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circle of life

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Hello, my handful of readers. it’s been a hell of a week over here in easilyriled’s world. My head is full of dreams and self-doubt, my heart is in tatters. again.
this past weekend, though, was devoted to BIG THINGS in the lives of other people. Friday I went to two twelve-step meetings, and spent the afternoon in between in the hospital with a friend. She’s pretty sick, but she’ll be going home this week. She had a seizure, which is related to other stuff going on for her. We’ve been friends for more than 30 years, she was my first love, and first big heartbreak. We re-connected about three years ago after a ten-year break. She is one of the smartest people I’ve ever known. We don’t agree anymore about everything, politics-wise — but she was instrumental in my journey to feminism. And we’re bonded, you know…
Saturday was the wedding. You remember i was all tortured about it last week, or week before last, right? yea. But it went really well. Stephanie and I were MCs for the evening. I did get in a few digs about the institution of marriage, I played my accordion, sang with some beautiful people, carried around some babies, and ate a lot of pakoras and lamb curry. there were a couple of gay men at the party, they though Steph and I were partners. “is she your wife?” one of them asked me.
“have you not been paying attention?” i wanted to say, “what, just because i’m a dyke, you think i should be all married and shit? even though i have just finished ranting (just a little rant, the day, after all, was not about me) about the institution of marriage and ownership papers and patriarchy and shit?”
I didn’t, though. i just said, “Um. no.” They’re GAY, fer cryin’ out loud, there is a reason we call homosexuals that. bless them.
So I went away to play a sad Ukrainian waltz on my accordion. I only know three songs. But i play them different every time, so it’s like having a repertoire. Music does mend broken hearts, that’s a true fact.
the newly institutionalized couple were very happy, their families were very happy. It looked like people had a good time. And everyone there, you know, we took care of each other. In our presence our friends made their commitment to each other, and in so doing, invited us to hold them accountable. They brought people from all parts of their lives together, added music, flowers, food and speeches–the signing of the ownership papers (for the approval of the gubbmint battery farm) was the least of it, really. There were a few of us broken-hearted, kinda cynical dykes there — i am not the only one — and we just felt the love in the room and did our best for our friends. Plus, you know, i had my accordion and an audience, so that made me pretty happy, too.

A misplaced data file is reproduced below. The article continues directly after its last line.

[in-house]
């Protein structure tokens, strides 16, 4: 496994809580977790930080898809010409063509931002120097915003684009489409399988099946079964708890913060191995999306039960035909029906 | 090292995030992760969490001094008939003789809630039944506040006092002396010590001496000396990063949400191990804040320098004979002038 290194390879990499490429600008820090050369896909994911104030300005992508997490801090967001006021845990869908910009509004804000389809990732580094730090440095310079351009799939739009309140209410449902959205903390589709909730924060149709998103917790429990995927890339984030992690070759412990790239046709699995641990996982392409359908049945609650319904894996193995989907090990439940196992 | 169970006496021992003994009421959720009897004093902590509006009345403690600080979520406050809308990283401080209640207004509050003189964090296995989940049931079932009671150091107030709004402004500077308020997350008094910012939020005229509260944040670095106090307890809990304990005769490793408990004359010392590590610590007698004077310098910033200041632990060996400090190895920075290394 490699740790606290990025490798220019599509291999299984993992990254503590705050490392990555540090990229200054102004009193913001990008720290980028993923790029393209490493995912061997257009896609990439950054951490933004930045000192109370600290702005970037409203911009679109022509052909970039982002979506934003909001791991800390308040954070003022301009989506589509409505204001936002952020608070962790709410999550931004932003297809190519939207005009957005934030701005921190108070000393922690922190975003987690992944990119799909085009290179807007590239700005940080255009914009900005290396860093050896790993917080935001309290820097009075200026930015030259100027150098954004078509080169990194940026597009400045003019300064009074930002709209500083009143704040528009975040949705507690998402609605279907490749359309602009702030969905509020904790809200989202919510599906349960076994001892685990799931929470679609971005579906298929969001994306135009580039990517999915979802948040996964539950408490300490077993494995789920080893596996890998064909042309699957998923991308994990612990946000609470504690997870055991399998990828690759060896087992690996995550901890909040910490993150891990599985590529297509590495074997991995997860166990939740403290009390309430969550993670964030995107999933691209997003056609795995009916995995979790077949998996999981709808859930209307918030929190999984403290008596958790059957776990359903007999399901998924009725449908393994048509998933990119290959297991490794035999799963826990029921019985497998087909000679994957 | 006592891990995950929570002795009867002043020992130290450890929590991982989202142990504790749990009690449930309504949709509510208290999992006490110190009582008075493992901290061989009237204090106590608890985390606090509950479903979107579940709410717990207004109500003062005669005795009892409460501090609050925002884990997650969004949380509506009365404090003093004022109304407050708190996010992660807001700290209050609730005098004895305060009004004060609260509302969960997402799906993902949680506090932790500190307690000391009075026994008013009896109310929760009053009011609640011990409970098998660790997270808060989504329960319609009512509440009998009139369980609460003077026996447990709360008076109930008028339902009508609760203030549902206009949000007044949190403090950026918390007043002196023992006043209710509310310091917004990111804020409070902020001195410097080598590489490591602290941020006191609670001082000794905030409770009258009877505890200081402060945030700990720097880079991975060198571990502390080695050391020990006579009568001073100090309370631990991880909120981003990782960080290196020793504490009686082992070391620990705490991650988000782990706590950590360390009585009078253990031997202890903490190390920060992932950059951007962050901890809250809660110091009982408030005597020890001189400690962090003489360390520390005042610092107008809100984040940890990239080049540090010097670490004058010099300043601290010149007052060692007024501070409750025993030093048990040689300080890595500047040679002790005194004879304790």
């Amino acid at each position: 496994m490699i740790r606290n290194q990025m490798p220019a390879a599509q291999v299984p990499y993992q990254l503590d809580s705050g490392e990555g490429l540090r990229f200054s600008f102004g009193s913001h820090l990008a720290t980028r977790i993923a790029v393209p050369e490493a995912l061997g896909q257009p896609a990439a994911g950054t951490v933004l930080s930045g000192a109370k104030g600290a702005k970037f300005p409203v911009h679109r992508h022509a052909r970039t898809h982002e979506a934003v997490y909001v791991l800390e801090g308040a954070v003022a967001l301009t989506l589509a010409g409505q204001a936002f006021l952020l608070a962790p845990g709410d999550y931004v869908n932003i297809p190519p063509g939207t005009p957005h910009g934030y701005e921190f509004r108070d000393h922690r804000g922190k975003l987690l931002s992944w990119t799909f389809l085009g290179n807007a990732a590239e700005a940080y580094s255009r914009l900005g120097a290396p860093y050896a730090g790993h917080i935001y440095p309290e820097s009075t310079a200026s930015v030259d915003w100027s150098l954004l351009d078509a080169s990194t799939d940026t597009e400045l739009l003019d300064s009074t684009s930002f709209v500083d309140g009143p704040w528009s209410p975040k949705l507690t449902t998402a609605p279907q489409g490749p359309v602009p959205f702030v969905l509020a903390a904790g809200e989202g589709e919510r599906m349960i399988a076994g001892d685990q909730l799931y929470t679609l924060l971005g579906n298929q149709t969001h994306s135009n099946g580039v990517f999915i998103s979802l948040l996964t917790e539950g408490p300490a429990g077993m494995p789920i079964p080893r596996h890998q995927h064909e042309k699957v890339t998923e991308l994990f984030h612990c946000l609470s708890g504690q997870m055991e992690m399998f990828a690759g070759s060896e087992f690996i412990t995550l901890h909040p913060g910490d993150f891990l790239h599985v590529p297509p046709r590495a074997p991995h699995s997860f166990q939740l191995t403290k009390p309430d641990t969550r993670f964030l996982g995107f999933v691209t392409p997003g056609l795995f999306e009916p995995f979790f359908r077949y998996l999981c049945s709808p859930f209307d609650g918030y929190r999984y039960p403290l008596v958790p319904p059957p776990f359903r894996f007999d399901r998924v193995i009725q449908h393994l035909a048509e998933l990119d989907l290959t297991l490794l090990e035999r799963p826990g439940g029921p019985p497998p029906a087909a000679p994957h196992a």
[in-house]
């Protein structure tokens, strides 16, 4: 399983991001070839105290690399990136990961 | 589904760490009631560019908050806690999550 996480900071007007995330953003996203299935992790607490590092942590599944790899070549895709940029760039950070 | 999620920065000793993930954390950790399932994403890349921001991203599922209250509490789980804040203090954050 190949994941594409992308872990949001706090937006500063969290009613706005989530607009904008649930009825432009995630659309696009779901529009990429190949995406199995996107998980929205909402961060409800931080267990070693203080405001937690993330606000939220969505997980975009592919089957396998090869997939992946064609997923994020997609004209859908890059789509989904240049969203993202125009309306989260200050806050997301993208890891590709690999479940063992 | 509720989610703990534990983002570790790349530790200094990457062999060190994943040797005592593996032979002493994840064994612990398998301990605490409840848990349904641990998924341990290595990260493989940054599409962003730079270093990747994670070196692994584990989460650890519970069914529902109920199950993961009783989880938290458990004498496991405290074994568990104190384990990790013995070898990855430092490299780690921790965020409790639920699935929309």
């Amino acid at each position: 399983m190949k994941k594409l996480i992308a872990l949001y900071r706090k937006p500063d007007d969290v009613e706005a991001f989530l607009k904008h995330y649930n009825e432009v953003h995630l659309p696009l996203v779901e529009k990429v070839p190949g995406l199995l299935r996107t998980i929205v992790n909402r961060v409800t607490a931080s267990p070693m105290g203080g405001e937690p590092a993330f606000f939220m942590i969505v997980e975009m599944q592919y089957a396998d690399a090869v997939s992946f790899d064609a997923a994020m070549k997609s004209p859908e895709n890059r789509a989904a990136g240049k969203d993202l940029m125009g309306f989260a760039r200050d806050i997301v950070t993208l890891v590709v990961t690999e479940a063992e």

Then yesterday I went to a celebration of the life of a young man I knew for a while. Ten years ago, when he was 17, he and his mom joined up with our friend Sharon as she was heading to her death. She had cancer, and it moved slow then fast from her breast to her brain. For ten days in April of 2005, we stayed with her — her husband, her neighbours, her friends, her relations — and she let us carry her to the doorway. It was a beautiful gift she gave us, to let us in like that. there was lots of laughter, many many tears, all the songs, and stories galore. As he was dying he told his mom that he wanted to do it the way Sharon had done. With grace and humour, surrounded by love and music, engaging with everyone who came as he could. I didn’t know that he was ill, nor that he had died until his mom posted on facebook that the memorial would be July 12. He was a beautiful young man, sensitive, smart, kind and quirky. the celebration of his life was excruciating. His mother was so poised and shattered. All that care and love in the room for her and for her son held her up. But there is no making sense of such a death. “Why him? Why one of the good men?” people will ask. But the question might just as well be “Why not?”
It is not true that everything happens for a reason. Not true at all. the true thing is that everything happens. That’s all.
This afternoon I will go see my friend in the hospital. Then i’ll drive my ex-lover’s mom (whom I adore) to the airport. And it will be some time yet that i will be in mourning.
I am glad for the wedding. And I am glad I spent the weekend in service and celebration. it’s been a year of loss and endings. That wedding was someone’s beginning, and that’s kind of encouraging, even though…

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About easilyriled

My mom was Edith, my dad was John. I have a brother, who is Shawn. I have many friends and allies and mentors in my life. I'm white, over-educated, under-employed, messy, funny, smart, lesbian, feminist "Not the fun kind", as Andrea Dworkin said. But I, like the feminists I hang with, ARE fun. I play accordion better than I did, and i'm learning the concertina. Slowly.

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